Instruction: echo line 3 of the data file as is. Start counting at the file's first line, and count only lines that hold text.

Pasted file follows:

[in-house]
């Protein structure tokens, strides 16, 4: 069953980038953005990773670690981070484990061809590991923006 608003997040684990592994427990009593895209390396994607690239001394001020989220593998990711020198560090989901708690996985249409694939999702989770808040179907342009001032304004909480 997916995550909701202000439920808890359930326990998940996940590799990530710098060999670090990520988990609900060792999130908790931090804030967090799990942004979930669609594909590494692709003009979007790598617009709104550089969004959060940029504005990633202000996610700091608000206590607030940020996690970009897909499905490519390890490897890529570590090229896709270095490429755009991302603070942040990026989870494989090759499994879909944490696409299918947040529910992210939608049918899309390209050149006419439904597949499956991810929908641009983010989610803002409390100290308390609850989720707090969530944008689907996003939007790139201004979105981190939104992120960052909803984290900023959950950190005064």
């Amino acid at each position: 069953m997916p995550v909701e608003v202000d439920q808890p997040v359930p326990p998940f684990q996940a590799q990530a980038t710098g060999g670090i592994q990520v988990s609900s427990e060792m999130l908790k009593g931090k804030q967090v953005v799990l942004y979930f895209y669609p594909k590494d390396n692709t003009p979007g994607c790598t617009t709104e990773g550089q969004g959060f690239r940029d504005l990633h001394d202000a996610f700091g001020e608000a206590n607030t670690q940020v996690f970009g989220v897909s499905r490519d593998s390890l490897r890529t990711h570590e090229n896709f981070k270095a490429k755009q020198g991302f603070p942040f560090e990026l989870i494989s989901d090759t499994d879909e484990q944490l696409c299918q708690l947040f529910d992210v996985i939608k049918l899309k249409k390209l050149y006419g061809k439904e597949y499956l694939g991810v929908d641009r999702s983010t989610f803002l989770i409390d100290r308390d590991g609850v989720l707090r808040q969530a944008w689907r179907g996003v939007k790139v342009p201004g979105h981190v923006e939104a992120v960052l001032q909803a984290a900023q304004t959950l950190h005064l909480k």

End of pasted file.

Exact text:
């Amino acid at each position: 069953m997916p995550v909701e608003v202000d439920q808890p997040v359930p326990p998940f684990q996940a590799q990530a980038t710098g060999g670090i592994q990520v988990s609900s427990e060792m999130l908790k009593g931090k804030q967090v953005v799990l942004y979930f895209y669609p594909k590494d390396n692709t003009p979007g994607c790598t617009t709104e990773g550089q969004g959060f690239r940029d504005l990633h001394d202000a996610f700091g001020e608000a206590n607030t670690q940020v996690f970009g989220v897909s499905r490519d593998s390890l490897r890529t990711h570590e090229n896709f981070k270095a490429k755009q020198g991302f603070p942040f560090e990026l989870i494989s989901d090759t499994d879909e484990q944490l696409c299918q708690l947040f529910d992210v996985i939608k049918l899309k249409k390209l050149y006419g061809k439904e597949y499956l694939g991810v929908d641009r999702s983010t989610f803002l989770i409390d100290r308390d590991g609850v989720l707090r808040q969530a944008w689907r179907g996003v939007k790139v342009p201004g979105h981190v923006e939104a992120v960052l001032q909803a984290a900023q304004t959950l950190h005064l909480k």